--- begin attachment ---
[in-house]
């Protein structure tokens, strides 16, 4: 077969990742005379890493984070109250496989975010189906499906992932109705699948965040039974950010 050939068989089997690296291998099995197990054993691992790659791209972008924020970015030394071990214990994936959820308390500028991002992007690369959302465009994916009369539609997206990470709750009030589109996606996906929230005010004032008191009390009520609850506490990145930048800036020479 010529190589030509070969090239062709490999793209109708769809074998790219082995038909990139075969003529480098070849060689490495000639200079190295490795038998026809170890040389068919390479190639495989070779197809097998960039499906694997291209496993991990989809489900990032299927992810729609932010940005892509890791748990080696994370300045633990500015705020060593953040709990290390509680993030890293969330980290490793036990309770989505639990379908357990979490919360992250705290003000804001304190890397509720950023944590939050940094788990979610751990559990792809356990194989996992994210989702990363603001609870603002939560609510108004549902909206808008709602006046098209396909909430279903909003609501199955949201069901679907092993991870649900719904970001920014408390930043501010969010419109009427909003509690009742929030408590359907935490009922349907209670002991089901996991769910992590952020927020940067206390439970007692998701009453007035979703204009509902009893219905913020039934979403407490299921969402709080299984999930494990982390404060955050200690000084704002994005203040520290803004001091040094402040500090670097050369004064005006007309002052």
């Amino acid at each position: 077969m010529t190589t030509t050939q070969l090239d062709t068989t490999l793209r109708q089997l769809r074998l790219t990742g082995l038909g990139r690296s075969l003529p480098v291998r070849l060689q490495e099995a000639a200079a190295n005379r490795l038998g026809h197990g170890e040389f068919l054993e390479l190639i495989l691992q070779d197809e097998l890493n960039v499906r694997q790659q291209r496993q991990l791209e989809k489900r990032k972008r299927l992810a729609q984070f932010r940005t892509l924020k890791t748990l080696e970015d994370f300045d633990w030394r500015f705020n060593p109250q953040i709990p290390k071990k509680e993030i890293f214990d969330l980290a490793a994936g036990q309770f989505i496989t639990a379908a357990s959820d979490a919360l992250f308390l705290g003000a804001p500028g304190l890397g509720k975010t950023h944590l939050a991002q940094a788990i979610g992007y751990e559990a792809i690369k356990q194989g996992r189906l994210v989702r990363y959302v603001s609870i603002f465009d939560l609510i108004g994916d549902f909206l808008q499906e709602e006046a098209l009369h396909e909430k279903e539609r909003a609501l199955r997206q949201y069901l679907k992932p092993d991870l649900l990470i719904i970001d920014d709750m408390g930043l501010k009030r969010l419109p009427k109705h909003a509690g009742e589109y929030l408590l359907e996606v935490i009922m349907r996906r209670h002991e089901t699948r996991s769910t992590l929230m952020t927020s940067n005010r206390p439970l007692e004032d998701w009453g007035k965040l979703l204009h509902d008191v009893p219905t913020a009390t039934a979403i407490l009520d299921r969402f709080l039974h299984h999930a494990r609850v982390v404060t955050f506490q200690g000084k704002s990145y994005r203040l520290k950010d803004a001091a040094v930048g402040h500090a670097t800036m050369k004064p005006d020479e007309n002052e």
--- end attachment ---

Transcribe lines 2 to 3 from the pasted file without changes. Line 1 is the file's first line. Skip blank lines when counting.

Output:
């Protein structure tokens, strides 16, 4: 077969990742005379890493984070109250496989975010189906499906992932109705699948965040039974950010 050939068989089997690296291998099995197990054993691992790659791209972008924020970015030394071990214990994936959820308390500028991002992007690369959302465009994916009369539609997206990470709750009030589109996606996906929230005010004032008191009390009520609850506490990145930048800036020479 010529190589030509070969090239062709490999793209109708769809074998790219082995038909990139075969003529480098070849060689490495000639200079190295490795038998026809170890040389068919390479190639495989070779197809097998960039499906694997291209496993991990989809489900990032299927992810729609932010940005892509890791748990080696994370300045633990500015705020060593953040709990290390509680993030890293969330980290490793036990309770989505639990379908357990979490919360992250705290003000804001304190890397509720950023944590939050940094788990979610751990559990792809356990194989996992994210989702990363603001609870603002939560609510108004549902909206808008709602006046098209396909909430279903909003609501199955949201069901679907092993991870649900719904970001920014408390930043501010969010419109009427909003509690009742929030408590359907935490009922349907209670002991089901996991769910992590952020927020940067206390439970007692998701009453007035979703204009509902009893219905913020039934979403407490299921969402709080299984999930494990982390404060955050200690000084704002994005203040520290803004001091040094402040500090670097050369004064005006007309002052």
């Amino acid at each position: 077969m010529t190589t030509t050939q070969l090239d062709t068989t490999l793209r109708q089997l769809r074998l790219t990742g082995l038909g990139r690296s075969l003529p480098v291998r070849l060689q490495e099995a000639a200079a190295n005379r490795l038998g026809h197990g170890e040389f068919l054993e390479l190639i495989l691992q070779d197809e097998l890493n960039v499906r694997q790659q291209r496993q991990l791209e989809k489900r990032k972008r299927l992810a729609q984070f932010r940005t892509l924020k890791t748990l080696e970015d994370f300045d633990w030394r500015f705020n060593p109250q953040i709990p290390k071990k509680e993030i890293f214990d969330l980290a490793a994936g036990q309770f989505i496989t639990a379908a357990s959820d979490a919360l992250f308390l705290g003000a804001p500028g304190l890397g509720k975010t950023h944590l939050a991002q940094a788990i979610g992007y751990e559990a792809i690369k356990q194989g996992r189906l994210v989702r990363y959302v603001s609870i603002f465009d939560l609510i108004g994916d549902f909206l808008q499906e709602e006046a098209l009369h396909e909430k279903e539609r909003a609501l199955r997206q949201y069901l679907k992932p092993d991870l649900l990470i719904i970001d920014d709750m408390g930043l501010k009030r969010l419109p009427k109705h909003a509690g009742e589109y929030l408590l359907e996606v935490i009922m349907r996906r209670h002991e089901t699948r996991s769910t992590l929230m952020t927020s940067n005010r206390p439970l007692e004032d998701w009453g007035k965040l979703l204009h509902d008191v009893p219905t913020a009390t039934a979403i407490l009520d299921r969402f709080l039974h299984h999930a494990r609850v982390v404060t955050f506490q200690g000084k704002s990145y994005r203040l520290k950010d803004a001091a040094v930048g402040h500090a670097t800036m050369k004064p005006d020479e007309n002052e």